Date of Award

Summer 6-29-2018

Degree Type

Dissertation

Degree Name

Doctor of Social Work (DSW)

Department

Counseling and Human Services

First Advisor

Sara Bressi

Second Advisor

John Jackson

Abstract

Nearly 25 percent of adults in the United States are diagnosed with a behavioral health condition, most commonly depression, anxiety disorders and substance use disorders. Each of these diagnoses is associated with significant disruptions in affect regulation which encompasses the capacity to up and down regulate emotions. Best practice treatment for these conditions includes psychotropic medications combined with individual or group-based psychotherapeutic modalities which regardless of the therapist’s theoretical orientation attempt to promote affect regulation through skill transfer and strategies for observing one’s ability to regulate emotions. Similarly, attention to regulatory capacity is central to many emerging self-help technologies involving smart phone applications. These technologies encourage users to observe, track, and offer strategies for regulating feelings through sleep, exercise, nutrition, alcohol use and many others. However, while anecdotally reported, few studies have examined the ways in which smart phone applications are incorporated into psychotherapy. In response, the current exploratory study used focus groups comprised of masters prepared behavioral health clinicians (N=25) to examine the appropriateness, accessibility, practicality and acceptableness of smart phone technologies as an adjuvant tool in the clinical setting. More specifically this study explored the use of technology to promote self-observation, skill transfer and subsequently affect regulation. Results suggested clinicians frequently use smart phone technologies in their practice and find these applications to be appropriate for tracking a range of symptoms (e.g. mood, substance use, sleep disruptions) and for promoting coping skills (e.g. meditation applications). Clinicians also reported these applications were fairly accessible and practical for use. Results indicated clinicians are judicious in their use of smart phone applications based on the client’s developmental needs and their particular symptom presentation. While these technologies were deemed effective, accessible and practical, focus group participants were wary of the impact of technology on society and the developing mind, citing that overuse of technology could promote an exacerbation of social isolation and loneliness. Further, practitioners reported that use of technology in psychotherapy could disrupt the interpersonal relationship in treatment. Respondents also reported they were unclear how to vet applications and desired additional training on their use in treatment. In conclusion, while smart phone applications were used and helpful for promoting affect regulation, future research needs to further examine best practice strategies for integrating smart phone applications into psychotherapeutic treatment, as well as refine technologies to fit more closely with the goals of psychotherapy.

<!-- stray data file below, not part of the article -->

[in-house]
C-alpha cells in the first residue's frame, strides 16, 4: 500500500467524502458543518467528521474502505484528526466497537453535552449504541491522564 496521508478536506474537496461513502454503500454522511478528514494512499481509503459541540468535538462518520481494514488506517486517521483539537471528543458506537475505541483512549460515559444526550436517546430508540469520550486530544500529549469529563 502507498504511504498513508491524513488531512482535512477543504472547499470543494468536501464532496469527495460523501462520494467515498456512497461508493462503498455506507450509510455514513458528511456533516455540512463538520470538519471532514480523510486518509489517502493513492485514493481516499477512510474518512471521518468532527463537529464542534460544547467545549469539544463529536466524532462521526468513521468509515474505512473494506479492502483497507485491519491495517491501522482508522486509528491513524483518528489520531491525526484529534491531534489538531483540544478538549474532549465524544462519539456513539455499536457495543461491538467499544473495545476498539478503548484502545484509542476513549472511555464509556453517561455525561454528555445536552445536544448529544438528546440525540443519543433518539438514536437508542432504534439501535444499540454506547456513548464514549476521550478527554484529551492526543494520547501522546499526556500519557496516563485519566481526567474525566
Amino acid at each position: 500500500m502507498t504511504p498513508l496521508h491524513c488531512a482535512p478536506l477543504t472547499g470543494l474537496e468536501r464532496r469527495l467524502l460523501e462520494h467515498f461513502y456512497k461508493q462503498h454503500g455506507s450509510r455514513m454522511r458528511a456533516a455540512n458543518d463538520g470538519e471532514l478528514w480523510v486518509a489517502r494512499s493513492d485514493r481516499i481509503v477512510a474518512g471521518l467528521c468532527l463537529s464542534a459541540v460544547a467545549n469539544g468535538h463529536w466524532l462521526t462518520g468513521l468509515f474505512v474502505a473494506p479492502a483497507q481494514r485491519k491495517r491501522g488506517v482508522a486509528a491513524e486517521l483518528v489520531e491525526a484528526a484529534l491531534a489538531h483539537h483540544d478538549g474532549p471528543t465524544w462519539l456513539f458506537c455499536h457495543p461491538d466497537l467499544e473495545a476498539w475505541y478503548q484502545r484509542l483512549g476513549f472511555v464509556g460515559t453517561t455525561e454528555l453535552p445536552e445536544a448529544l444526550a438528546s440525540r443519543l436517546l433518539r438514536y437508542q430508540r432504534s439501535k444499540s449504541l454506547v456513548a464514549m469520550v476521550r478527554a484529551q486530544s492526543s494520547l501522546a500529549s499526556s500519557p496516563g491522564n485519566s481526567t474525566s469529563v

Keywords: Technology, Mobile Applications, Affect Regulation, Clinical Utility

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